Ready to start

When it comes to publishing content on your website, the very least it needs to be is readable to both your users, and to Google. This is where header tags come in, bringing structure and flow to an otherwise overwhelming amount of text. But what are header tags, and how can you use them? Here are the basics of header tag mastery.

What is a header tag?

Officially termed ‘heading elements’ but commonly referred to as header tags, (or just H tags if you’re down with the SEO lingo), headers help structure your content with a clear hierarchy.  

In your website’s content management system (CMS), their raw form is in HTML code, but many CMS’s allow you to edit and structure your content in a way that’s easily visible, without needing a crash course in coding. 

How many header tags are there?

There are 6 header tags:  

- H1

- H2

- H3

- H4

- H5

- H6

In HTML form, they look like this: <H1> Heading text goes here</H1> 

What are header tags for?

No one likes to read a wall of text, so you need headings to break it up, and show you what content is most important to read first. Header tags allow the reader (and Google) to be naturally led through your content, whether it be on your web pages, within product descriptions, or on your blog. 

The longer your content is, the more important it is to include header tags.

Why are header tags important for SEO? 

Whilst header tags themselves aren’t a ranking factor, but your content is, and header tags allow Google to easily see what it’s about, giving context to both long and short tail keywords you may have carefully included. Google uses bots to crawl your site and determine where it will rank, and those bots will easily recognise header tags.

How many header tags can you have on a page? 

With the exception of H1s, you can have as many H tags on your page as you like; just remember that they need a good reason for being there.  

Header tags for SEO

Ultimately, header tags come down to the judgement of the person publishing the content, as each piece will have its own flow. However, there are some general rules of thumb that you can go by when publishing content with header tags included: 

How to use a H1 tag

A H1, or Heading 1, tag is the most important on a web page - there’s a reason you can only use one. This sums up the subject of a page, usually the name of the page or post, and is displayed much larger than the rest of the text. This should naturally be inclusive of the main keyword. Many CMS platforms make the title of the page or post an H1 tag automatically. 

How to use a H2 tag

A H2 tag is the way to distinguish the first main subheadings from the rest of the content. It still displays as larger than the rest of the text, but not as big as a H1. 

‘What is a header tag’ in this article is a H2, as are a lot of the other subheadings up until these ‘how to use’ headings. 

How to use a H3 tag

H3s are the subheading of a subheading, sitting below an H2 to signify that the content below it is still relevant to the H2, but deserves its own section. It’s a more similar size to the rest of the text than H1s and H2s.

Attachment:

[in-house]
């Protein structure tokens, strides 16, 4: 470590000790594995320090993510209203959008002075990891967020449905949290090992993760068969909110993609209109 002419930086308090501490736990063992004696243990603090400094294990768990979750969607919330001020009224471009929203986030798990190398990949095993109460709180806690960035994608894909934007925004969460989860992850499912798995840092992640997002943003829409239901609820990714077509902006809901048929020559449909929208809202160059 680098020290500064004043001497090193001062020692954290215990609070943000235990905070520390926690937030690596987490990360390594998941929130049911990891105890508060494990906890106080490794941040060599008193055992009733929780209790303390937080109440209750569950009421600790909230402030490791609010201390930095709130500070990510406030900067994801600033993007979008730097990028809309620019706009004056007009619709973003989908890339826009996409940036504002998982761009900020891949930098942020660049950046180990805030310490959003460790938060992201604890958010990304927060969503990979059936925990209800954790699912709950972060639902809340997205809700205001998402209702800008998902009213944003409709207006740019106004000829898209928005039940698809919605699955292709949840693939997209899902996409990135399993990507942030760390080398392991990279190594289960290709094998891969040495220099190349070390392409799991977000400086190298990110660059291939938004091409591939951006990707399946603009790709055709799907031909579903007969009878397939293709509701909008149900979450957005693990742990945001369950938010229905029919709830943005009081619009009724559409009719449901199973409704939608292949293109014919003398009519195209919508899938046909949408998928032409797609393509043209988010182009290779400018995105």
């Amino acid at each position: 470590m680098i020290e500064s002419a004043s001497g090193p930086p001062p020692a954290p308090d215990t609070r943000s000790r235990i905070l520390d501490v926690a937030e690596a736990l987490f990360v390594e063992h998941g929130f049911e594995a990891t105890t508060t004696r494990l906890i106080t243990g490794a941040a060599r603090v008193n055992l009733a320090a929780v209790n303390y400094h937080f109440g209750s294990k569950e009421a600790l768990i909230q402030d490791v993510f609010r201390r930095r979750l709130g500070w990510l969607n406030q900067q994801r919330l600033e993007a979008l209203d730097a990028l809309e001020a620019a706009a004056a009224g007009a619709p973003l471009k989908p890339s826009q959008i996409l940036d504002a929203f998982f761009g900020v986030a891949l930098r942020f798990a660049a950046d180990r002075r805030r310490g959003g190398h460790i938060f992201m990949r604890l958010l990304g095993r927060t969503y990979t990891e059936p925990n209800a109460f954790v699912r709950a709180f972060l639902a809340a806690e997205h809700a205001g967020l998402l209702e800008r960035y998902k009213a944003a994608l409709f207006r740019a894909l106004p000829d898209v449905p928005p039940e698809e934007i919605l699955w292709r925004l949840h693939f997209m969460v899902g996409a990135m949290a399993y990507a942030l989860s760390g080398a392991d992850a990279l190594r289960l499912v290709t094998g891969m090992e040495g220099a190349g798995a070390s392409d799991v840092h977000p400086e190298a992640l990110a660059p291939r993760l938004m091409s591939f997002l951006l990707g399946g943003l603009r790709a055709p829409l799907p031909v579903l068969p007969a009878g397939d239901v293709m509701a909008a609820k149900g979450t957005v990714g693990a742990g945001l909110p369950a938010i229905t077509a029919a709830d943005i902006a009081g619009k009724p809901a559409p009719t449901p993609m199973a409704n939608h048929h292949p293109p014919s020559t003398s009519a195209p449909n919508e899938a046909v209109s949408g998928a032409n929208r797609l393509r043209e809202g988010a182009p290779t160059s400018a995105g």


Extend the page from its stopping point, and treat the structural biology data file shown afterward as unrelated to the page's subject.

These ‘how to use’ headings are H3!  

How to use a H4 tag

A H4 tag is used below a H3, to split and order text that comes under a subheading’s subheading.

How to use a H5 tag

A H5 tag is a priority to read over an H6 tag, but not before an H4. 

How to use a H6 tag 

The last of the headings before it comes down to the body text - H6 tags take priority over body text, but not above an H5. 

Should I include keywords in my header tags? 

It’s good SEO hygiene to naturally include keywords in your header tags, as these make it easy for Google to understand what your page is about, and appropriately rank it as relevant. However, this is no time for shoehorning keywords in where they don’t belong - this is spammy behaviour that Google’s not a fan of. 

I need help with my content

From keywords to header tags, getting your content right can feel like a big ask, especially when you’re trying to run your business at the same time. Engaging SEO experts, like us here at 427, can keep your content on track for search engine success - and meet and exceed the needs of your users as a priority too. 

Our content writers know their H1s from their H2s, and are more than happy to work on your content, from writing whole pages and blog articles, to on-page optimisation of the content you currently have. If you need help with any part of your website or digital marketing strategy, get in touch with us today.

Back to blog

About Chris Simmons

Chris is our onpage SEO Specialist at 427 Marketing, having joined the team in early 2023. He works with our content team to cover the 4 pillars of SEO; content, onpage SEO, technical SEO and offpage SEO. Prior to joining the 427 Marketing team, Chris spent almost 10 years applying his SEO and content skills across several different industries in marketing agency and inhouse roles including tool hire, auctioneering, health care within the NHS and high end luxury retail in both B2B and B2C capacities. His passion for writing, content, UX, technical and on page SEO has expanded our content offerings, helping provide reliable advice about all things SEO to 427 Marketing.

Get in touch

Contact one of our experts to arrange your initial consultation

Contact us